And after what seemed like it was going to be a climb that lasted for several more hours, we reached the top and hit the ridge — the next aid station was in view! I was only a little bit happy:
Aid Station 3 (33km): 2:15 p.m.
Honestly, I don’t even know what happened at this aid station. I saw Brandon, and I was so happy to see him and get a break from the running. There was a contest where if you grabbed a beer at the top, and took a picture, you could win a Suunto, but for some reason, they weren’t serving beer so not quite sure what happened.
I drank some Coke at this aid station, downed a PROBAR Bite, filled up my water and after a 15-minute break, it was back to running. I knew it was the “easier” part of the race at this point, and it was time to go down.
So, remember how I was so worried about seeing bears? Well, I didn’t see any, but when Brandon when down on the gondola, they told him to watch out for some. He ended up grabbing a picture of a mama bear and her cubs hanging out 15′ off the trail!
Luckily, they were either gone or I didn’t see them because I have no idea what I would have done (I was running with bear spray).
This part of the race was supposed to be easier, or so I thought, but my quads were shot and the steep downhill was not comfortable. Luckily, I kept my trekking poles and they helped me a bit on the way down. We weaved across the grass and gravel road, and up past where our condo was, and were back in the woods.
At this point, I was on my own and I started worrying that my ad-hoc nutrition may have been backfiring on me so I made sure to have a gel and some salt, along with some RunGum. Around mile 27, I started feeling amazing — I think I found a way to embrace the pain and work through it as best as I could.
Aid Station 4 (44.5km): 4:13 p.m.
I had heard that there was pizza at this aid station and I thought for sure that this would be my jam… I love pizza, and after surviving on gels and snack foods all day, I thought I’d be ready for it. Nope. I felt a little off and for some reason, Tostitos tasted like gold. I snacked on those, along with some sweets and Coke, and grabbed a handful of Tostitos for the road.
At this point, less than 10 miles to go but my feet were killing me and it felt like it was never going to end. I was still feeling pretty okay, and ended up back behind the girl from Golden once again. Around mile 30, I decided to pick up the pace… telling myself that I had five and change to go.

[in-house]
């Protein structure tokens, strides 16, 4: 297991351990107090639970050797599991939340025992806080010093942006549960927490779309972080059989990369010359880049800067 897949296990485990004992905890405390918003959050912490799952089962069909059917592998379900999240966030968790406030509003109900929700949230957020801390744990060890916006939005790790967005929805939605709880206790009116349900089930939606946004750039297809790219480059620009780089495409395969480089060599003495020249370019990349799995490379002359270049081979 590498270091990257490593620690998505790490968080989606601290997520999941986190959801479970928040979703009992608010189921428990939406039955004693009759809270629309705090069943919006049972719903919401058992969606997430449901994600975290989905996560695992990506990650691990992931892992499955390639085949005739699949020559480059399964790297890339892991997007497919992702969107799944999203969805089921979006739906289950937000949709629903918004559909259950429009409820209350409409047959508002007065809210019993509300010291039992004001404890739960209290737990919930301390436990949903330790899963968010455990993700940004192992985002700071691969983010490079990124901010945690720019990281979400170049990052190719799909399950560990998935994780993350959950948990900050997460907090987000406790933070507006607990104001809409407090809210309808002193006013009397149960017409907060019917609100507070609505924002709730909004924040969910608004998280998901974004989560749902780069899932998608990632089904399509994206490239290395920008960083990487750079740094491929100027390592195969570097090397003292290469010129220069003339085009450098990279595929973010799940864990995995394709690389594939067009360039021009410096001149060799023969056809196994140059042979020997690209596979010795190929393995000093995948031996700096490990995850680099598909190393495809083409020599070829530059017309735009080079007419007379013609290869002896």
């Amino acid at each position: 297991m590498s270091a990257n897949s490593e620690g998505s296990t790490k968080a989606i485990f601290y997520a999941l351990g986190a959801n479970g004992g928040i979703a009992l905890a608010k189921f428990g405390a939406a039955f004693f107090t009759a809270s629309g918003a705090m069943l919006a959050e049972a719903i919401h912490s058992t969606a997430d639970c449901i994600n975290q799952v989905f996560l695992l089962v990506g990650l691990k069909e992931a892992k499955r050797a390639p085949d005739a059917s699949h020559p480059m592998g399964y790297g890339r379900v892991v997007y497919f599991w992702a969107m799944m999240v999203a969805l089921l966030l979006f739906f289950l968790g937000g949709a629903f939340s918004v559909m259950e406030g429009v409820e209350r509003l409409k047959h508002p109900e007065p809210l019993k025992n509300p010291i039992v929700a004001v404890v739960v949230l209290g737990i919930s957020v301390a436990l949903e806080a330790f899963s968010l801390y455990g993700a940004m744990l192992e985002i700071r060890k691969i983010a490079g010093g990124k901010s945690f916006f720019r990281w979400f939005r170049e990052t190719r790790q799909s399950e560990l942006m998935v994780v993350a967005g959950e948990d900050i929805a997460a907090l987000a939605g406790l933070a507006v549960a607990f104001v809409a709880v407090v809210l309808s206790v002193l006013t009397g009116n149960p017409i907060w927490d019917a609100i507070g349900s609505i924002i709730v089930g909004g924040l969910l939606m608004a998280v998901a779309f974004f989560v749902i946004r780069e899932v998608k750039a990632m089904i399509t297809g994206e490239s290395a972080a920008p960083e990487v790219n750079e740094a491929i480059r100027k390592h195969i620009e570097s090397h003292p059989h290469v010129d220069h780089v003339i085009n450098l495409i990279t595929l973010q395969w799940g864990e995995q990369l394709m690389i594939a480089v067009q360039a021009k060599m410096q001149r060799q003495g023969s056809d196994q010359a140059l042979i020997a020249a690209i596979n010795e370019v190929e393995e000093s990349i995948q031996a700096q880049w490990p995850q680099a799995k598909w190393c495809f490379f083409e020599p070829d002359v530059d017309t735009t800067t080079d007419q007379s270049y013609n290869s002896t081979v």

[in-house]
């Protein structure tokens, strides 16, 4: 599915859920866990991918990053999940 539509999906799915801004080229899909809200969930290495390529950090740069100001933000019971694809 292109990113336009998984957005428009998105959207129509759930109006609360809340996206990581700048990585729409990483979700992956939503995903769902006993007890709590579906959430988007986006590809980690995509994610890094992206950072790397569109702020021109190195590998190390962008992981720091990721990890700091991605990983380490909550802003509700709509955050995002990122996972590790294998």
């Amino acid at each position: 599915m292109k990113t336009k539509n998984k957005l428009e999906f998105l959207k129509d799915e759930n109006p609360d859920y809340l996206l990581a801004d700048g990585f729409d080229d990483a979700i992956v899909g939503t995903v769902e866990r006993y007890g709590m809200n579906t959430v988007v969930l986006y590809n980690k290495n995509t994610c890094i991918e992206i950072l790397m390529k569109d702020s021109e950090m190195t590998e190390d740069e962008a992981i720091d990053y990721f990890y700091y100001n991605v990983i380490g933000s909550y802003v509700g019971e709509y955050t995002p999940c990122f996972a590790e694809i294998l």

The terrain was similar to early on in the race; some rolling hills, winding through the woods and I was in love. I absolutely love running on these type of trails because it’s gorgeous and you just feel so fast! I caught up with another group of runners with about three miles to go, and opted to stick behind them because I could feel the gas in the tank heading towards empty.
We hit the road with about 1.5ish miles to go, and I got a burst of confidence. Road running? I can do this! I think I ended up passing 5-6 runners, feeling so comfortable off the trails and with more energy than I thought I would have.
And then… we were turning to the left, to the right and the finish line was in front of me.
10 hours, 43 minutes, 32 seconds.
It was an amazing feeling, to know that I had just finished that race and conquered the unknown in the mountains and woods of Canada. An even better feeling? Grabbing a chair and putting my throbbing feet up while enjoying a beer in front of the fire. Perfect celebration.
So, like I alluded to, I had NO idea how this race was going to go… I had no idea what to expect, what was reasonable for my time or even what my nutrition should look like (I basically followed what I did for a marathon and I’m not sure it was the smartest, even though it got me through the race).
However, I studied the course and race recaps leading up to the race and created a race plan that estimated my time per mile with estimates for aid stations. I was off on my time by 1 hour and 40 minutes — but to me, that doesn’t matter. I finished. I conquered my first ultra!
That being said, I want to share my race plan vs. actual times:
As you can see, some of those miles were pretty tough! It was all about one foot in front of the other.
So there you have it… Day 2 — the Sweat — of the Golden Ultra, complete! Stay tuned for Day 3, plus a overall review of The Golden Ultra experience, coming your way next week!